And being bestowed with that title shouldn’t be bandied about. It should be ignored. It takes a certain grace to turn and walk away from insults. I’d like to see a little more of that grace in the world.
Another time: Am I a party pooper? If it’s funny, isn’t it ok? That fine line between mean sarcasm and good humor.
Tuesday, March 23, 2010
I love to cook. I keep it simple. Recently our local grocery store HEB, discontinued a marinade dressing we loved. My friend Linda Dawson, in St. Petersburg, especially liked it because it meant her husband could use it as a marinade and then Pete cooked. Everyone loves it when someone else is going to cook. So this recipe is dedicated to Pete Dawson. Try it on salad, or as a topping for chicken or pasta.
¼ c. Extra Virgin Olive Oil
¼ c. low fat peanut butter
1 bunch cilantro – discard stems
4 - 6 T. fresh squeezed lime juice (basically to taste)
¼ c. white balsamic vinegar
1 jalapeno chopped and seeded (less if you prefer a milder dressing)
1 T. minced garlic
1 – 2 T. honey (or more if you like dressing on the sweet side)
Dash of Cinnamon
Put everything in the blender and blend until the dressing is smooth.
It will keep at least a week in the fridge.
If it gets thick in the fridge, bring to room temperature before using, or next time leave out some of the olive oil. This cuts down on calories and may taste just fine.
Experiment and let me know what changes you make and how it affects the outcome.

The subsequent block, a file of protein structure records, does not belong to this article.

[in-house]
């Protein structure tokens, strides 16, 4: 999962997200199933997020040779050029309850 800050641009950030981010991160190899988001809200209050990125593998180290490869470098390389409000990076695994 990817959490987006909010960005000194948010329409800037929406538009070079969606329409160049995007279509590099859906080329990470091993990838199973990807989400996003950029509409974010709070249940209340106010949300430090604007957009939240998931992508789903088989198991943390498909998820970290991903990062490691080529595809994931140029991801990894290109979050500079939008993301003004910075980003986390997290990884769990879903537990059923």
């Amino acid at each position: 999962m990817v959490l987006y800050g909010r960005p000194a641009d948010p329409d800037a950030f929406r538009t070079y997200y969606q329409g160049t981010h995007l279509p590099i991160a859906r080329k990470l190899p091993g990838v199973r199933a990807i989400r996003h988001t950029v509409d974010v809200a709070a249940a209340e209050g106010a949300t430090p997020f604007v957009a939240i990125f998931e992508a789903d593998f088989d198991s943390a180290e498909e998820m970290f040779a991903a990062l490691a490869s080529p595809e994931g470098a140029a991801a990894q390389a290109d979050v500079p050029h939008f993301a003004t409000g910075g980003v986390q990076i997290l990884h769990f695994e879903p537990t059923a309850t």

Saturday, March 20, 2010
The grass is riz
Where the heck the flowers is?
This ditty from my childhood, which somehow seems fitting on this first day of Spring in the northern hemisphere, might make you think I didn’t get much culture growing up, but you’d be wrong. When I was nine we went to see Rogers and Hammerstein’s South Pacific. I sobbed my way right through the tender love stories and across the street to a family restaurant where we ate fried chicken and biscuits before we drove home. I can still sing this song from the movie by heart:
When the sky is a bright canary yellow
I forget every cloud I’ve ever seen
So they call me a cock-eyed optimist
Immature and incurably green.
I have heard people rant and rave and bellow
That we’re done and we might as well be dead.
But I’m only a cockeyed optimist
And I can’t get it into my head.
I hear the human race is falling on its face
And hasn’t very far to go
But every whippoorwill is selling me a bill
And telling me it just ain’t so
I could say life is just a bowl of Jello
And appear more intelligent and smart
But I’m only a cockeyed optimist
And I can’t get it into my heart.
According to psychological research It takes ten weeks to forge a new habit. So forget New Year’s resolutions. Why not start something new today – on this, the Vernal Equinox? Let the optimist in you OUT and claim a little incurably green for yourself, while you’re looking for those flowers:
1. Guard your creative space. You can’t make if you don’t leave time for making. There will always be too much to do. Small blocks of time add up. If you can’t set aside big blocks of time, go for short but steady. People who can’t find time haven’t usually made any effort to make time.
2. Get over feeling sorry for yourself. Maybe it’s not enough studio time. It is what it is. Refer back to Item #1. Only you can take care of you.